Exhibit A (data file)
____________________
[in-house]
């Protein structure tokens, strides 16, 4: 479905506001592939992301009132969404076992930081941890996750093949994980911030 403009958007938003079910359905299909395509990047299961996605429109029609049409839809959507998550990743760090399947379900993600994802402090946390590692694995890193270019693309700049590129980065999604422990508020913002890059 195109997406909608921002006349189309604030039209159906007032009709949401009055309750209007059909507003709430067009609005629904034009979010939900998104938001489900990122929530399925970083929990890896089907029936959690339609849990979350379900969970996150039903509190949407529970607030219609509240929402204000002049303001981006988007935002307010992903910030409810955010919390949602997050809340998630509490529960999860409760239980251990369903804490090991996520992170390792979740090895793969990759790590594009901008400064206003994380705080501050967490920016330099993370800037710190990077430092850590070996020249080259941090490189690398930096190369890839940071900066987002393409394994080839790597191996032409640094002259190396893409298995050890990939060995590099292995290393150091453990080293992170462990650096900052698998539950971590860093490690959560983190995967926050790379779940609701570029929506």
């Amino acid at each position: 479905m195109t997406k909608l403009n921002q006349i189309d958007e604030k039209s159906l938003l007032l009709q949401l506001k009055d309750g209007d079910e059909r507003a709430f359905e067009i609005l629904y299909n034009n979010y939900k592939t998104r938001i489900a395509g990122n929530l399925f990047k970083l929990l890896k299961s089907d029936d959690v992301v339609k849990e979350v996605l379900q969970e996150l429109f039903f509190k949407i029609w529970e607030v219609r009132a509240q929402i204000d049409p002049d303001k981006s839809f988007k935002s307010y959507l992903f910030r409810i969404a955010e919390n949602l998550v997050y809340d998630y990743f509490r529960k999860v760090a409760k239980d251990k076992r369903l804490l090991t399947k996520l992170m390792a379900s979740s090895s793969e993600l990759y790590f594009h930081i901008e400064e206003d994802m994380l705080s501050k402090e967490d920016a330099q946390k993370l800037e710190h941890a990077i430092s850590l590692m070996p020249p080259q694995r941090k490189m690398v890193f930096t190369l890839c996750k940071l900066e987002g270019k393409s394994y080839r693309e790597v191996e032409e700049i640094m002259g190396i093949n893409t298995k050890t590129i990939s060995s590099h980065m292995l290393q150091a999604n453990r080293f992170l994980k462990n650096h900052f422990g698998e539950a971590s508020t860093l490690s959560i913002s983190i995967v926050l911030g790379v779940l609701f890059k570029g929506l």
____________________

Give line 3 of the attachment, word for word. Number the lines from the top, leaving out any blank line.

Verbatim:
């Amino acid at each position: 479905m195109t997406k909608l403009n921002q006349i189309d958007e604030k039209s159906l938003l007032l009709q949401l506001k009055d309750g209007d079910e059909r507003a709430f359905e067009i609005l629904y299909n034009n979010y939900k592939t998104r938001i489900a395509g990122n929530l399925f990047k970083l929990l890896k299961s089907d029936d959690v992301v339609k849990e979350v996605l379900q969970e996150l429109f039903f509190k949407i029609w529970e607030v219609r009132a509240q929402i204000d049409p002049d303001k981006s839809f988007k935002s307010y959507l992903f910030r409810i969404a955010e919390n949602l998550v997050y809340d998630y990743f509490r529960k999860v760090a409760k239980d251990k076992r369903l804490l090991t399947k996520l992170m390792a379900s979740s090895s793969e993600l990759y790590f594009h930081i901008e400064e206003d994802m994380l705080s501050k402090e967490d920016a330099q946390k993370l800037e710190h941890a990077i430092s850590l590692m070996p020249p080259q694995r941090k490189m690398v890193f930096t190369l890839c996750k940071l900066e987002g270019k393409s394994y080839r693309e790597v191996e032409e700049i640094m002259g190396i093949n893409t298995k050890t590129i990939s060995s590099h980065m292995l290393q150091a999604n453990r080293f992170l994980k462990n650096h900052f422990g698998e539950a971590s508020t860093l490690s959560i913002s983190i995967v926050l911030g790379v779940l609701f890059k570029g929506l």